Honors Program

Overview

The William Penn Honors Program is a Christ-centered Great Books program for high-achieving undergraduate students at George Fox University.

Students enrolled in the honors program take one Great Books seminar each semester, in addition to major coursework and other electives within the university. Because the honors program provides a substantial liberal arts foundation, the program fulfills the general education requirements for all honors students, with the exception of one math and one lab science course.

Program Distinctives

  • Liberal Arts Foundation: The foundation provided by the William Penn Honors Program is an ideal complement to all fields of study, as students gain proficiency in writing, reading comprehension, oral communication, charitable discourse, collaborative problem-solving, analysis, and creative and critical thinking. Honors students also develop an awareness of the history of ideas, enabling intelligent, informed engagement with a range of contemporary topics. Most of all, students learn to cultivate a rich interior life and a clear moral sensibility that will enrich their own lives, as well as the lives of their neighbors.
  • Reading and Writing: The Great Books curriculum spans four years and is structured chronologically, beginning with the ancient world and ending in the present. In addition to reading and discussing the Great Books, honors students write essays that gradually progress in length and complexity, culminating in the Senior Thesis. Each course also includes smaller writing assignments and exercises, as well as comprehensive written and/or oral exams.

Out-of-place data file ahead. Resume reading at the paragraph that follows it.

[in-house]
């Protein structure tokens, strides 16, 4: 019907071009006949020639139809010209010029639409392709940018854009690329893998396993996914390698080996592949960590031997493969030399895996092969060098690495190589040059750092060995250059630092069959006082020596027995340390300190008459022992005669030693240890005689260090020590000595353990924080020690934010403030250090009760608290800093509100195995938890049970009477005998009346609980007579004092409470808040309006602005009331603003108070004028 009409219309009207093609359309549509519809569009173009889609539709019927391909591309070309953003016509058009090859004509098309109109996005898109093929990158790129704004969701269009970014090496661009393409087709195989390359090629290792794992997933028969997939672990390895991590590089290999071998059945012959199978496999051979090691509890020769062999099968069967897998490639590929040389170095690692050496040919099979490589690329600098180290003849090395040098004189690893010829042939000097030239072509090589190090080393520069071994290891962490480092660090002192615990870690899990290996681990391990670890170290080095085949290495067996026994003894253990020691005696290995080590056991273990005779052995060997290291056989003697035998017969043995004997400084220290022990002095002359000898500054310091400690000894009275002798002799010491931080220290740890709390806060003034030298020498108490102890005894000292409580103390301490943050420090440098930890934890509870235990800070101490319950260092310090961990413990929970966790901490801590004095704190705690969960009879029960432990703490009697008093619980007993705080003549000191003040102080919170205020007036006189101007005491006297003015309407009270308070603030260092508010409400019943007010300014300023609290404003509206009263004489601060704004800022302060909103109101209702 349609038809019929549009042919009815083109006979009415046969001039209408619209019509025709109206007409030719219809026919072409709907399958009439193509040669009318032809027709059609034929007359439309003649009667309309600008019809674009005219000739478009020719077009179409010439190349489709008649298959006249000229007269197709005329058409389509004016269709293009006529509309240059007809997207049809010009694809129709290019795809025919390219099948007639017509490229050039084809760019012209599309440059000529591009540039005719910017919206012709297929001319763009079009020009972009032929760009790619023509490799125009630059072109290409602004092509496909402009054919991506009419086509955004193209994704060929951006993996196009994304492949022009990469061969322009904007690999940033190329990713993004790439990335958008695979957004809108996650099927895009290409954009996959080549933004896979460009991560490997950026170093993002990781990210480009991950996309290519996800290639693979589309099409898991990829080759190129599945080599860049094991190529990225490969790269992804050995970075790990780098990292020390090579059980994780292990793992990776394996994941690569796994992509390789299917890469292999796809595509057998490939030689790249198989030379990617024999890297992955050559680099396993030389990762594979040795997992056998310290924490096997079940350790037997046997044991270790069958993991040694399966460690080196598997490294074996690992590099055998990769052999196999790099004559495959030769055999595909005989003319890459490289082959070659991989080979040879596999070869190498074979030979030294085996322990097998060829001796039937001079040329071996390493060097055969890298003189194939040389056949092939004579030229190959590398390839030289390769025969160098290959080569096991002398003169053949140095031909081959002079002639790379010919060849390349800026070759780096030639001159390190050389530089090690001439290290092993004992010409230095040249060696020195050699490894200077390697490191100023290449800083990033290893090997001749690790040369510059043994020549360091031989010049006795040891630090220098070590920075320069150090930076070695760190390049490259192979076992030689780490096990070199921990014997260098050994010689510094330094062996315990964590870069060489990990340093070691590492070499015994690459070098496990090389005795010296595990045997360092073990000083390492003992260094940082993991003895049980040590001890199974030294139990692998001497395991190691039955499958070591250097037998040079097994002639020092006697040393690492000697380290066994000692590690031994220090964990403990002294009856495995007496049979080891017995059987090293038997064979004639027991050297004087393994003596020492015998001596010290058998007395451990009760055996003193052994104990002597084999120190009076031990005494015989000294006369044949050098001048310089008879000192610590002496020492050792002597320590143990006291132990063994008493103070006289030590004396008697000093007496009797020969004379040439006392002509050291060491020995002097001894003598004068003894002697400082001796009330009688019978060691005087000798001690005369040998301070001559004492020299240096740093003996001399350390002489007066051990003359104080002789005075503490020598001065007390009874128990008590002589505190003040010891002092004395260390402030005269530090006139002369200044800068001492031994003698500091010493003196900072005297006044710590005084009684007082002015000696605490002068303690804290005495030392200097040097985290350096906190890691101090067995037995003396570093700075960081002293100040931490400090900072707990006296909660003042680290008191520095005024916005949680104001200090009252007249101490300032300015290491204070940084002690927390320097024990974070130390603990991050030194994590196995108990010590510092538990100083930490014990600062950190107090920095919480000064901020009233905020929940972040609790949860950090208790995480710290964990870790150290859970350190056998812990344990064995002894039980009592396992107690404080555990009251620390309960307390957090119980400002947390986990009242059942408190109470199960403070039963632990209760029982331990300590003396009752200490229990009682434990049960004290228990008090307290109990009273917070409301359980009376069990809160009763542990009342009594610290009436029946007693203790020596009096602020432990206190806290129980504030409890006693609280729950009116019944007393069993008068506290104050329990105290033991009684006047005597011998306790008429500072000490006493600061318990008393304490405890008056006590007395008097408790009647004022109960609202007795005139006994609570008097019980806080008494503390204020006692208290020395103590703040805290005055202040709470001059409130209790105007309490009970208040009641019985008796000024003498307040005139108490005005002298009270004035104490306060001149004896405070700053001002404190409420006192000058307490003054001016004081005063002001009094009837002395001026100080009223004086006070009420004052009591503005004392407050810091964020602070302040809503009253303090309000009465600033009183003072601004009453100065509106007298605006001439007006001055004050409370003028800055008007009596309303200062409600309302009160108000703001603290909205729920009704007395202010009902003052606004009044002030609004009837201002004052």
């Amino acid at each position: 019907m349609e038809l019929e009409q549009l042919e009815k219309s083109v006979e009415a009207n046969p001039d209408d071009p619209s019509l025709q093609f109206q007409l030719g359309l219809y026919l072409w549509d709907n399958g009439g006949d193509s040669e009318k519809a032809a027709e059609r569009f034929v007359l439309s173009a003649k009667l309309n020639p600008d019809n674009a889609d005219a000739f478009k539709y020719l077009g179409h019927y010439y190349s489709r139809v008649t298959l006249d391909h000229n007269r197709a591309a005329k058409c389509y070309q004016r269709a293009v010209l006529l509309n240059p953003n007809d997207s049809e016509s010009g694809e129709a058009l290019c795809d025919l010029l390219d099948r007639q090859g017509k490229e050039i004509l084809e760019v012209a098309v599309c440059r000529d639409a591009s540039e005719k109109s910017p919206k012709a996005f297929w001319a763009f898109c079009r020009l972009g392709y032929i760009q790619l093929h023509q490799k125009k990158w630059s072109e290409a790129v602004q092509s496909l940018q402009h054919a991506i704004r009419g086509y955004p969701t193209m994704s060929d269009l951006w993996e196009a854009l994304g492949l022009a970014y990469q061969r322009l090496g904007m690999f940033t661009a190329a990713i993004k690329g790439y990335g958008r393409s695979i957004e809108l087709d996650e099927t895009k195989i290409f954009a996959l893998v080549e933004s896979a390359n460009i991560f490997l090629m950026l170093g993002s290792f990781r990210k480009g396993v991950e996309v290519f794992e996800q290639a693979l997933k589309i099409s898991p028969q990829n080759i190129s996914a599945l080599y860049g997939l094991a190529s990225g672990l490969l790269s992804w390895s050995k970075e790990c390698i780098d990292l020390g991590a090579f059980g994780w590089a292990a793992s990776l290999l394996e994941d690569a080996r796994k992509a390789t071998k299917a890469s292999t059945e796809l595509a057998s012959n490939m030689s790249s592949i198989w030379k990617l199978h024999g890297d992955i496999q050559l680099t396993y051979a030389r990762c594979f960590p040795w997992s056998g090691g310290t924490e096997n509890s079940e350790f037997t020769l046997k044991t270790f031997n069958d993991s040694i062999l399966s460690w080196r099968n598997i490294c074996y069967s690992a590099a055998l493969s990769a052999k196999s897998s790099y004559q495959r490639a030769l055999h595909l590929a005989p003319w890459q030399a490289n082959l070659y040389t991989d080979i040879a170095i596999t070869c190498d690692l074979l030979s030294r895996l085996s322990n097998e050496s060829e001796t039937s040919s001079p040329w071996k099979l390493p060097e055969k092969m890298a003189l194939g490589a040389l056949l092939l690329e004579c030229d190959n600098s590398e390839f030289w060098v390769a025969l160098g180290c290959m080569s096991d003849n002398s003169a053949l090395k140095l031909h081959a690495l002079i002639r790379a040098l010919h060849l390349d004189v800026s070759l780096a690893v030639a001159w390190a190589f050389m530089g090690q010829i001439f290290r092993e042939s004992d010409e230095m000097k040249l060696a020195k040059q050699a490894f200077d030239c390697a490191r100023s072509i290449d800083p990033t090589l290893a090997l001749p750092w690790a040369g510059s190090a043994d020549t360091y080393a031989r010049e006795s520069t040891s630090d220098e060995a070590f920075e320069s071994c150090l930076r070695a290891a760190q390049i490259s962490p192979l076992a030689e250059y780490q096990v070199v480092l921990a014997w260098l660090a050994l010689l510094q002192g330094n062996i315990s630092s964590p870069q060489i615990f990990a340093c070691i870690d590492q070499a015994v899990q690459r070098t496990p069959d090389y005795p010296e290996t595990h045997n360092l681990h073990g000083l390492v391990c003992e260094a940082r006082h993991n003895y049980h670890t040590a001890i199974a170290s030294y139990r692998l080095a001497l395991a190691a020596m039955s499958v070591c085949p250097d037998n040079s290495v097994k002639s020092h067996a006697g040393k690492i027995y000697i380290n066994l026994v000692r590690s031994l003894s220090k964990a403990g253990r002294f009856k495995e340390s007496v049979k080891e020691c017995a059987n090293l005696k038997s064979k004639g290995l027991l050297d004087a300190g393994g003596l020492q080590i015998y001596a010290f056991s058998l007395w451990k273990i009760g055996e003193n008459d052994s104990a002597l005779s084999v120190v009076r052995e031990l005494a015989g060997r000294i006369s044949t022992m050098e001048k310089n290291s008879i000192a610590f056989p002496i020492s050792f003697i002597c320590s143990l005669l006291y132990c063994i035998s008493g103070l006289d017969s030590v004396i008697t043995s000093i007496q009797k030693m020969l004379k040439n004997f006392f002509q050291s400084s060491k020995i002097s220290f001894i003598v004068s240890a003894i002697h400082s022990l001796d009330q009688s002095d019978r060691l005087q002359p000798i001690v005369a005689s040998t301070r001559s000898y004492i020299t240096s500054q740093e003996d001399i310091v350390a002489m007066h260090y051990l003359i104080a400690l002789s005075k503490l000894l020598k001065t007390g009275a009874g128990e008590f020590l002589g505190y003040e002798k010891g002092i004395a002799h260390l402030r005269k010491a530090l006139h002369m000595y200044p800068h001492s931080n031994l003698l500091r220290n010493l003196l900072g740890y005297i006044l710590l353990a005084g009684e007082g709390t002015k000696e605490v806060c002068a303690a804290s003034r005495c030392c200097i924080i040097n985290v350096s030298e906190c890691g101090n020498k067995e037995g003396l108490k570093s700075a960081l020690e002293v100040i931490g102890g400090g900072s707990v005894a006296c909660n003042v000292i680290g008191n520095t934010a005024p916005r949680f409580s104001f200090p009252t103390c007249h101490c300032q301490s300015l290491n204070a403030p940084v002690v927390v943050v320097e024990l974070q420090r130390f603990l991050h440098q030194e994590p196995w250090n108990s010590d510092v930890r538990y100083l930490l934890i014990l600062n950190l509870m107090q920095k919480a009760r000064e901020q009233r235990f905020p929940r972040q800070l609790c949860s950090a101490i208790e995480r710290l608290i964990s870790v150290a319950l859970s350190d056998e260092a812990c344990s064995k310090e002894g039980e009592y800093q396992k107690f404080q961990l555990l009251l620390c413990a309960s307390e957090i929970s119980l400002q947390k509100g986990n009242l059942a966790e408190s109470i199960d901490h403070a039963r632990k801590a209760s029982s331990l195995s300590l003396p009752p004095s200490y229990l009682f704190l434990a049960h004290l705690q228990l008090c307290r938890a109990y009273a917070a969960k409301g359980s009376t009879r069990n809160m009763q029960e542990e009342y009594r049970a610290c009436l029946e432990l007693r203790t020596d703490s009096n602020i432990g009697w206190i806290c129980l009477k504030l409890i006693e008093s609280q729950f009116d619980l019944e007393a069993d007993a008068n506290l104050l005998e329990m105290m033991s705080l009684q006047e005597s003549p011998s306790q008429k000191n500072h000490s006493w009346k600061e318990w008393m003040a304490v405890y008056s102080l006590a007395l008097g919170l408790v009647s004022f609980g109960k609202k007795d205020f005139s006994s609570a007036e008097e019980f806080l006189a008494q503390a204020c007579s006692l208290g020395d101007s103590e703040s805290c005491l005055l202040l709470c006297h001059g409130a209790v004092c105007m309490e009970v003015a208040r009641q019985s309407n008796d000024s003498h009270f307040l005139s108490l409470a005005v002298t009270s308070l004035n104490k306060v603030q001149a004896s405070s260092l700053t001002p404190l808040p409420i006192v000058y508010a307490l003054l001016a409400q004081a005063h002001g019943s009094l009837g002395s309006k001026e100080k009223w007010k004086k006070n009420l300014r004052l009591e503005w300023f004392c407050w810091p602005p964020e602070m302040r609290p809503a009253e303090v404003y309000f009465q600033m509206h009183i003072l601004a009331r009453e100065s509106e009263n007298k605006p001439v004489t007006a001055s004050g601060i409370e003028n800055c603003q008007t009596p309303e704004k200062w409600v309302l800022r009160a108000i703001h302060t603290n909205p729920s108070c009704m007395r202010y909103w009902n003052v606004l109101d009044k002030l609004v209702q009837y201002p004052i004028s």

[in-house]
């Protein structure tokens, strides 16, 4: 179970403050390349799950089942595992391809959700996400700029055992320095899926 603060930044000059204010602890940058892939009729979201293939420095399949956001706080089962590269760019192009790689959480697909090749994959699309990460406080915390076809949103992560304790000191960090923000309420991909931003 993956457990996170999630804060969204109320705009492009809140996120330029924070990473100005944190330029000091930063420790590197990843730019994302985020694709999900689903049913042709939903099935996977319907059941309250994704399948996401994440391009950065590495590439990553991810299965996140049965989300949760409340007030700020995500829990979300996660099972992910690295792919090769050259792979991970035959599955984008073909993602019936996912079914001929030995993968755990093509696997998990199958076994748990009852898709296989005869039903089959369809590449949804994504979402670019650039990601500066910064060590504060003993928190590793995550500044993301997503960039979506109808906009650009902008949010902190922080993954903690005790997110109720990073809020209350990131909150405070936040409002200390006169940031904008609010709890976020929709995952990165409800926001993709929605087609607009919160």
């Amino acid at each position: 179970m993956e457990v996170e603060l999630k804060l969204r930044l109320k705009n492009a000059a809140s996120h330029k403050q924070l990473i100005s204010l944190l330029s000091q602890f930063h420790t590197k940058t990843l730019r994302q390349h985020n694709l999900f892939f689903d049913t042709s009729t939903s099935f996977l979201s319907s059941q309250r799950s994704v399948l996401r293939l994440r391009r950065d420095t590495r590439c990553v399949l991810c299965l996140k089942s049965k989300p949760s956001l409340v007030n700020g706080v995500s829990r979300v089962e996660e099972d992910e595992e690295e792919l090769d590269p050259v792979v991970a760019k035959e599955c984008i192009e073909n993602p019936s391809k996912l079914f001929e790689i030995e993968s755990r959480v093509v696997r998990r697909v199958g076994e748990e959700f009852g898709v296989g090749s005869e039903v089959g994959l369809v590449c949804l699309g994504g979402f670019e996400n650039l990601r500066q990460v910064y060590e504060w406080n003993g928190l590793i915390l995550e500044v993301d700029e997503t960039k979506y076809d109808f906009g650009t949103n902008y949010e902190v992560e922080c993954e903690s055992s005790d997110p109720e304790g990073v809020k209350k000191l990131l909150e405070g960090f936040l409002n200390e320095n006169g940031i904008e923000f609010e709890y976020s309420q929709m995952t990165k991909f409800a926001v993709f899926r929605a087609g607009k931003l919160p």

• Christ-Centered Learning: Over the course of the program, William Penn honors students are deeply immersed in Christian theology and history. Each seminar course includes texts from prominent Christian voices of the era, and scripture is interwoven throughout.
  • Socratic Discussion: Within the seminar, professors use a modified version of the Socratic method, guiding the discussion through questioning, placing the responsibility of engagement on the students. This student-centered approach creates an interactive and dynamic learning environment in which students must be active, rather than passive, continually challenging each other to read and think more deeply.
  • Student/Faculty Ratio: Each seminar is moderated by two professors and limited to around 18 students, which results in an average student/faculty ratio of 9:1. This low student/faculty ratio allows the honors professors to closely mentor honors students, both within the seminar and in one-on-one settings outside of class.
  • Academic Rigor: Students in the honors program are expected to maintain a cumulative GPA of 3.0 or above. Failure to maintain this standard may result in dismissal from the honors program.
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Honors Requirements

(46 hours)

Students take blocks of 6-credit hours for six semesters, and a final 3-credit thesis course for a total of 39 hours. 

Students must also meet the general education math requirement and take one lab science course. Collectively, these courses constitute the general education package for honors students. Total hours required: 46 hours.

Complete the following:

A Socratic seminar on the greatest works of the Ancient World, with an emphasis on literature and philosophy from ancient Greece and Mesopotamia, the Old Testament, and key touchpoints with the ancient Far East. Additional course fee required.
A Socratic seminar on the rise of Christianity in its Classical Roman context, featuring key texts of Roman literature and philosophy, New Testament gospels and epistles, writings of the Early Church Fathers, and Hindu and Buddhist scriptures.